After that it rapidly became the most common strategy for progressives on social media, and I found myself addressing it again and again:
- This was my first big discussion of denying the debate;
- I included denying the debate among the trendiest arguments for progressive education here;
- I discussed the main forms of denial here;
- I defined the terms in detail here;
- I showed the beliefs were often often held implicity here;
- I answered those who objected to the structure of the debate here;
- I wrote an update of the trendiest arguments for progressive education here;
- I answered those who claimed that nobody is against knowledge here;
- I showed my definitions were basically the same as Dewey’s from 1938 here.
It now feels like progressives who admit they are progressives and argue for progressivism are a small minority of the progressives on social media. When an anonymous blogger took the name “Progressive Teacher” and tweeted as @prog_teacher and blogged here they probably got more publicity from traditionalists grateful to see somebody wasn’t denying the debate than they did from their fellow progressives. It’s now become so common to deny the debate that even some of the progressive trolls who accuse traditionalists of being part of the political far right, will also dismiss the idea that there is any real disagreement with them and argue that it is all a false dichotomy (apparently without realising that must mean they too are on the far right). Some trolls now use the term “pseudo-trads” in order to refer to traditionalists without admitting that we are actually traditionalists.
So why has this become so common? Why are progressives so reluctant to say so? I would like to present two clues. Firstly, another one of my twitter polls. This one got (ominously) 666 votes. It is obviously skewed towards my followers, so I make no claim that it accurately represents either teachers on Twitter, or teachers in general. The way I set it up deliberately excludes debate deniers, which presumably counts out a lot of progressives.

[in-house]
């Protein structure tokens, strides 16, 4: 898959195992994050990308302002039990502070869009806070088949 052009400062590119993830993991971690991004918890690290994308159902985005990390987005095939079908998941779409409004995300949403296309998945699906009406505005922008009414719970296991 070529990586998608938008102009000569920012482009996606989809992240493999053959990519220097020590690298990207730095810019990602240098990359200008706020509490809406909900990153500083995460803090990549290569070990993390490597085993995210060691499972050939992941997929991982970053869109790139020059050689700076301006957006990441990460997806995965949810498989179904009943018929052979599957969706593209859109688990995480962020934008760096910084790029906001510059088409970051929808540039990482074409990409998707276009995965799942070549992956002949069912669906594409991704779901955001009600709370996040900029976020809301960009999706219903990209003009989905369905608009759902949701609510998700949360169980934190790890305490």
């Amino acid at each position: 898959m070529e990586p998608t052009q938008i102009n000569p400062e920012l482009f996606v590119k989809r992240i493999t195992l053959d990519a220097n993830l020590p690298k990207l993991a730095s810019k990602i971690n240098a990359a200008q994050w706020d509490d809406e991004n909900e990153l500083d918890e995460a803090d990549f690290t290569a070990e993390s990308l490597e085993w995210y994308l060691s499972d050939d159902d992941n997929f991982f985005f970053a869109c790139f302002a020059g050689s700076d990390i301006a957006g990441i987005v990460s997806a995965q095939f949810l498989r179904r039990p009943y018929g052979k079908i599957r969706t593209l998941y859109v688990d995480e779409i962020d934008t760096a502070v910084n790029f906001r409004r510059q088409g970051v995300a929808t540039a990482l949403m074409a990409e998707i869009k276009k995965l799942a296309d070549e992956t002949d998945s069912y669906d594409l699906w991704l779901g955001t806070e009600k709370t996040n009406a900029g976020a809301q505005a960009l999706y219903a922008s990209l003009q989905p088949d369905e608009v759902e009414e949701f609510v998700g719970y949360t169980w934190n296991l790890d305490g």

However, what it does show is that out of over 450 traditionalist teachers who answered in the 24 hours the poll was open, over three fifths of them had not always been traditionalists. It looks like twitter traditionalists might well be mainly converts. They have encountered debate and taken a side, or even switched sides.
The second clue is in the following debate, which is worth listening to if you have an hour.
It took place at a global education forum where I would normally only expect to hear of progressives and big business having a voice (if you doubt me, please look into it). The progressive dominance of the event was shown by the pre-debate voting:
Perhaps not surprising given the somewhat biased wording of the motion, and the likelihood that many participants would be from outside the UK and might have never have heard educationalists explicitly argue in favour of traditionalism in their own countries. After an hour’s debate of the issues, with Daisy Christodoulou, and Nick Gibb, putting the traditionalist case, the audience voted again.
I think both of these clues point to the extent to which, once traditionalist arguments get out there, many people are converted. I think this is why so many progressives do not want open debate between progressives and traditionalists to happen. I admit I can’t prove this, but we should ask ourselves what is more likely. Is it possible that, for more than a century, educational progressives, such as Charles Dickens, Herbert Spencer, John Dewey, or for pity’s sake, Albert Einstein were mistaken in thinking that anyone disagreed with them? Or is it more likely that, during the end of a period of almost total progressive dominance in England, today’s progressives have lost their nerve and just don’t want teachers to be informed enough to choose between different beliefs about education?